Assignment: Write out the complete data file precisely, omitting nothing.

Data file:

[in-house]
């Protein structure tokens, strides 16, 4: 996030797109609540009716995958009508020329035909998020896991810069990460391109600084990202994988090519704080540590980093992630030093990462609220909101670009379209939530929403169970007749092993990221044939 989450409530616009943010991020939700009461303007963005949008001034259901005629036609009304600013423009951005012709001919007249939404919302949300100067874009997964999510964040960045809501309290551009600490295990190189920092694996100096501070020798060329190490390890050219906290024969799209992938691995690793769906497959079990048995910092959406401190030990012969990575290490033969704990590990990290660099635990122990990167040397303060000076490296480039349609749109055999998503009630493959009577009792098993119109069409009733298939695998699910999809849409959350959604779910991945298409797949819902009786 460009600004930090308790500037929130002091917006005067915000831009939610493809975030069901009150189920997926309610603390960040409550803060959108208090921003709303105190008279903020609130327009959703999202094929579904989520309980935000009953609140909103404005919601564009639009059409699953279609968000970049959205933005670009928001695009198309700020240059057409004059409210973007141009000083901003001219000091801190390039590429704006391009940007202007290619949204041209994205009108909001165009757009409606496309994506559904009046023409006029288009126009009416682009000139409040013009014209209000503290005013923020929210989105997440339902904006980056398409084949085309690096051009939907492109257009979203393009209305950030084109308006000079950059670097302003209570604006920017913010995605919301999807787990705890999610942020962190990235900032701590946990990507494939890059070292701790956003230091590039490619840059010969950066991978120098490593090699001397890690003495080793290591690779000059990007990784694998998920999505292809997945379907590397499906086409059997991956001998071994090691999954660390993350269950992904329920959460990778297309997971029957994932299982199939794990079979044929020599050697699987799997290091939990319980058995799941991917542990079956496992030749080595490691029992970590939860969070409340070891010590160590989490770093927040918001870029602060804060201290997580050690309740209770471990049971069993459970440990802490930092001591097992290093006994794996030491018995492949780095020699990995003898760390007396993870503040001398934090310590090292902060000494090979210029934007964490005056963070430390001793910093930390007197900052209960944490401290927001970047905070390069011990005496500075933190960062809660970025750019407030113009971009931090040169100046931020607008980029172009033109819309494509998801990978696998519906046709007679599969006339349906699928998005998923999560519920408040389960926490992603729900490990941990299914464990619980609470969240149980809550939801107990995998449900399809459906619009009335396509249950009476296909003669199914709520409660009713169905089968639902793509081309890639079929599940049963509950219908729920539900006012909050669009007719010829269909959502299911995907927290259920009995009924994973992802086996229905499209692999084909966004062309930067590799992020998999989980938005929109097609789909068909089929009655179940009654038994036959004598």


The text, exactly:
[in-house]
């Protein structure tokens, strides 16, 4: 996030797109609540009716995958009508020329035909998020896991810069990460391109600084990202994988090519704080540590980093992630030093990462609220909101670009379209939530929403169970007749092993990221044939 989450409530616009943010991020939700009461303007963005949008001034259901005629036609009304600013423009951005012709001919007249939404919302949300100067874009997964999510964040960045809501309290551009600490295990190189920092694996100096501070020798060329190490390890050219906290024969799209992938691995690793769906497959079990048995910092959406401190030990012969990575290490033969704990590990990290660099635990122990990167040397303060000076490296480039349609749109055999998503009630493959009577009792098993119109069409009733298939695998699910999809849409959350959604779910991945298409797949819902009786 460009600004930090308790500037929130002091917006005067915000831009939610493809975030069901009150189920997926309610603390960040409550803060959108208090921003709303105190008279903020609130327009959703999202094929579904989520309980935000009953609140909103404005919601564009639009059409699953279609968000970049959205933005670009928001695009198309700020240059057409004059409210973007141009000083901003001219000091801190390039590429704006391009940007202007290619949204041209994205009108909001165009757009409606496309994506559904009046023409006029288009126009009416682009000139409040013009014209209000503290005013923020929210989105997440339902904006980056398409084949085309690096051009939907492109257009979203393009209305950030084109308006000079950059670097302003209570604006920017913010995605919301999807787990705890999610942020962190990235900032701590946990990507494939890059070292701790956003230091590039490619840059010969950066991978120098490593090699001397890690003495080793290591690779000059990007990784694998998920999505292809997945379907590397499906086409059997991956001998071994090691999954660390993350269950992904329920959460990778297309997971029957994932299982199939794990079979044929020599050697699987799997290091939990319980058995799941991917542990079956496992030749080595490691029992970590939860969070409340070891010590160590989490770093927040918001870029602060804060201290997580050690309740209770471990049971069993459970440990802490930092001591097992290093006994794996030491018995492949780095020699990995003898760390007396993870503040001398934090310590090292902060000494090979210029934007964490005056963070430390001793910093930390007197900052209960944490401290927001970047905070390069011990005496500075933190960062809660970025750019407030113009971009931090040169100046931020607008980029172009033109819309494509998801990978696998519906046709007679599969006339349906699928998005998923999560519920408040389960926490992603729900490990941990299914464990619980609470969240149980809550939801107990995998449900399809459906619009009335396509249950009476296909003669199914709520409660009713169905089968639902793509081309890639079929599940049963509950219908729920539900006012909050669009007719010829269909959502299911995907927290259920009995009924994973992802086996229905499209692999084909966004062309930067590799992020998999989980938005929109097609789909068909089929009655179940009654038994036959004598």